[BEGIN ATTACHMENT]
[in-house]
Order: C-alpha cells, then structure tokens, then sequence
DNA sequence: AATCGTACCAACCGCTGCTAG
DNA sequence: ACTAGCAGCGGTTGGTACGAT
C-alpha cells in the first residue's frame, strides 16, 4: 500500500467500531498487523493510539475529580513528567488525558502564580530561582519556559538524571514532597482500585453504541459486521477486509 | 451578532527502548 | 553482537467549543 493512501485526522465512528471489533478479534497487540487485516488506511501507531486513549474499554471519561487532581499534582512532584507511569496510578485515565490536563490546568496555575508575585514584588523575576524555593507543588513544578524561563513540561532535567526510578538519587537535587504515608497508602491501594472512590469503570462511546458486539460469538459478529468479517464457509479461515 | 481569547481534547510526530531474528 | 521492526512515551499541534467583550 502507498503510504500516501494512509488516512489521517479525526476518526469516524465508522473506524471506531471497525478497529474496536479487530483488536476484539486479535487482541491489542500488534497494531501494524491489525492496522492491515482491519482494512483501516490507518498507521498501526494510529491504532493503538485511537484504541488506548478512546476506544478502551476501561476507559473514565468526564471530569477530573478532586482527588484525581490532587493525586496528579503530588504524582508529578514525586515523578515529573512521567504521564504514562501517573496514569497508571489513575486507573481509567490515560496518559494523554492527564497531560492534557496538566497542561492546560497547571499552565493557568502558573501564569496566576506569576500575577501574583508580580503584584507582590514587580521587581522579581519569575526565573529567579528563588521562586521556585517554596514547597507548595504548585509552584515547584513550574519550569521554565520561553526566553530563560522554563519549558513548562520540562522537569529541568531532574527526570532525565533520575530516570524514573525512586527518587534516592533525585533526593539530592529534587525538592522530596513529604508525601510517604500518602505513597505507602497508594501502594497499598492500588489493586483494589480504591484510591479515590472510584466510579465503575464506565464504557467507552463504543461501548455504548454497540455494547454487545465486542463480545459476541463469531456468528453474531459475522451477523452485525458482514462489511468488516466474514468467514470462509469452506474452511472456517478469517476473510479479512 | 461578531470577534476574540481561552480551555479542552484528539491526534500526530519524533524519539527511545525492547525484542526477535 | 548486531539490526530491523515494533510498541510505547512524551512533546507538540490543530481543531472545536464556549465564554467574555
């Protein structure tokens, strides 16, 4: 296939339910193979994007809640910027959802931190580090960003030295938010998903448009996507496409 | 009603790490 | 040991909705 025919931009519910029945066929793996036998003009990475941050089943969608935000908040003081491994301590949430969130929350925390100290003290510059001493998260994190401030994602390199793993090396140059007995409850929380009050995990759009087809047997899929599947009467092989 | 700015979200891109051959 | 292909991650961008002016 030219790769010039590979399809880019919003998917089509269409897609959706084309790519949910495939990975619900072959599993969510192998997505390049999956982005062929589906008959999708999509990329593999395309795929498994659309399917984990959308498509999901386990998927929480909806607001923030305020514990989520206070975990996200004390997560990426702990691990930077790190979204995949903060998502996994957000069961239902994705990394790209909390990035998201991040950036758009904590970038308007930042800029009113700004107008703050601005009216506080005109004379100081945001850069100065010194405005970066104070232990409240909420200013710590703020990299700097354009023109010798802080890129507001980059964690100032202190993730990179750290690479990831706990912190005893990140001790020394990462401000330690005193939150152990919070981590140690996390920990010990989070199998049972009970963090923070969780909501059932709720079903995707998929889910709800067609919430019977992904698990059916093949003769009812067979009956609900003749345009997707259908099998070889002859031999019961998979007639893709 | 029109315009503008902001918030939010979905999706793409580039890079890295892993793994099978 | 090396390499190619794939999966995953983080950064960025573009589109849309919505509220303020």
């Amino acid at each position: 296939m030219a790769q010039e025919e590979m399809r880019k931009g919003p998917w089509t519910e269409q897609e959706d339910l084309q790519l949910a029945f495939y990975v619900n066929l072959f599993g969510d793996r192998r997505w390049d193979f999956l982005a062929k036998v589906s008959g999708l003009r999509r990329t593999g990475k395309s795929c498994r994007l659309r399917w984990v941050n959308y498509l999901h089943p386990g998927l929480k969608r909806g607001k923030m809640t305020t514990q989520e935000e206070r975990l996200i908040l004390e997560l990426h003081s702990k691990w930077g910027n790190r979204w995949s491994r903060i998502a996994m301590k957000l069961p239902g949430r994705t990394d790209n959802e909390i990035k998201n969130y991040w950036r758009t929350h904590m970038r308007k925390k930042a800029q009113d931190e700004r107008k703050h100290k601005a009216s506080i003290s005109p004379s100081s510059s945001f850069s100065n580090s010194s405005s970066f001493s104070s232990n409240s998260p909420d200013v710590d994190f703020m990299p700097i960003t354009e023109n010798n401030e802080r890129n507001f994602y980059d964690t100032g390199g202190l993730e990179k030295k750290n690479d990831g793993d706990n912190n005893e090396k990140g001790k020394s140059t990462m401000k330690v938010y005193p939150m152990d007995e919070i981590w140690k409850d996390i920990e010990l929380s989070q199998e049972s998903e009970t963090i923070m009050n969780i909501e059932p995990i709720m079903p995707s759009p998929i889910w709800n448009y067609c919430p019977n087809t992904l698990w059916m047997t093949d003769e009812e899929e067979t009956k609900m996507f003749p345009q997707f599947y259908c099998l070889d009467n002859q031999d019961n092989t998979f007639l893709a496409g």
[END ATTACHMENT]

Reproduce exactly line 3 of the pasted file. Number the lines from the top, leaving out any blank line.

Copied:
DNA sequence: AATCGTACCAACCGCTGCTAG